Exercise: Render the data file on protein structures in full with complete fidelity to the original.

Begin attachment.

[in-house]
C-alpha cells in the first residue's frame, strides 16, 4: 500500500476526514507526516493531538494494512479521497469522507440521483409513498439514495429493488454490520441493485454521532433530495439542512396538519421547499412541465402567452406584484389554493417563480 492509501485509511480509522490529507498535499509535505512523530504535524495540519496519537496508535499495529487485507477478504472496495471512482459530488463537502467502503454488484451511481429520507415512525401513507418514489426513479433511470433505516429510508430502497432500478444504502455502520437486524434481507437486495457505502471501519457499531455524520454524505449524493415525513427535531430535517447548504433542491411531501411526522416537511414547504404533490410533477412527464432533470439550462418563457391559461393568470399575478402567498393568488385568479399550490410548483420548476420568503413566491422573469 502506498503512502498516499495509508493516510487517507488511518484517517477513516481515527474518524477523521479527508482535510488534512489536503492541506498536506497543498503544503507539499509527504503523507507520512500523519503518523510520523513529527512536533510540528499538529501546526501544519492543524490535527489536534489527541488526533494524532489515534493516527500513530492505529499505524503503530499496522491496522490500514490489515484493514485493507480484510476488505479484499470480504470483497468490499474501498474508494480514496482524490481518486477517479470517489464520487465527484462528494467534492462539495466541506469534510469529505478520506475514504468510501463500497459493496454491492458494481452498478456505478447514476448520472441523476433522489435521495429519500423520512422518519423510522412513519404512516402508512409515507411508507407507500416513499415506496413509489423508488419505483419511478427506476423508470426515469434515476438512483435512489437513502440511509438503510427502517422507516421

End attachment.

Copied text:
[in-house]
C-alpha cells in the first residue's frame, strides 16, 4: 500500500476526514507526516493531538494494512479521497469522507440521483409513498439514495429493488454490520441493485454521532433530495439542512396538519421547499412541465402567452406584484389554493417563480 492509501485509511480509522490529507498535499509535505512523530504535524495540519496519537496508535499495529487485507477478504472496495471512482459530488463537502467502503454488484451511481429520507415512525401513507418514489426513479433511470433505516429510508430502497432500478444504502455502520437486524434481507437486495457505502471501519457499531455524520454524505449524493415525513427535531430535517447548504433542491411531501411526522416537511414547504404533490410533477412527464432533470439550462418563457391559461393568470399575478402567498393568488385568479399550490410548483420548476420568503413566491422573469 502506498503512502498516499495509508493516510487517507488511518484517517477513516481515527474518524477523521479527508482535510488534512489536503492541506498536506497543498503544503507539499509527504503523507507520512500523519503518523510520523513529527512536533510540528499538529501546526501544519492543524490535527489536534489527541488526533494524532489515534493516527500513530492505529499505524503503530499496522491496522490500514490489515484493514485493507480484510476488505479484499470480504470483497468490499474501498474508494480514496482524490481518486477517479470517489464520487465527484462528494467534492462539495466541506469534510469529505478520506475514504468510501463500497459493496454491492458494481452498478456505478447514476448520472441523476433522489435521495429519500423520512422518519423510522412513519404512516402508512409515507411508507407507500416513499415506496413509489423508488419505483419511478427506476423508470426515469434515476438512483435512489437513502440511509438503510427502517422507516421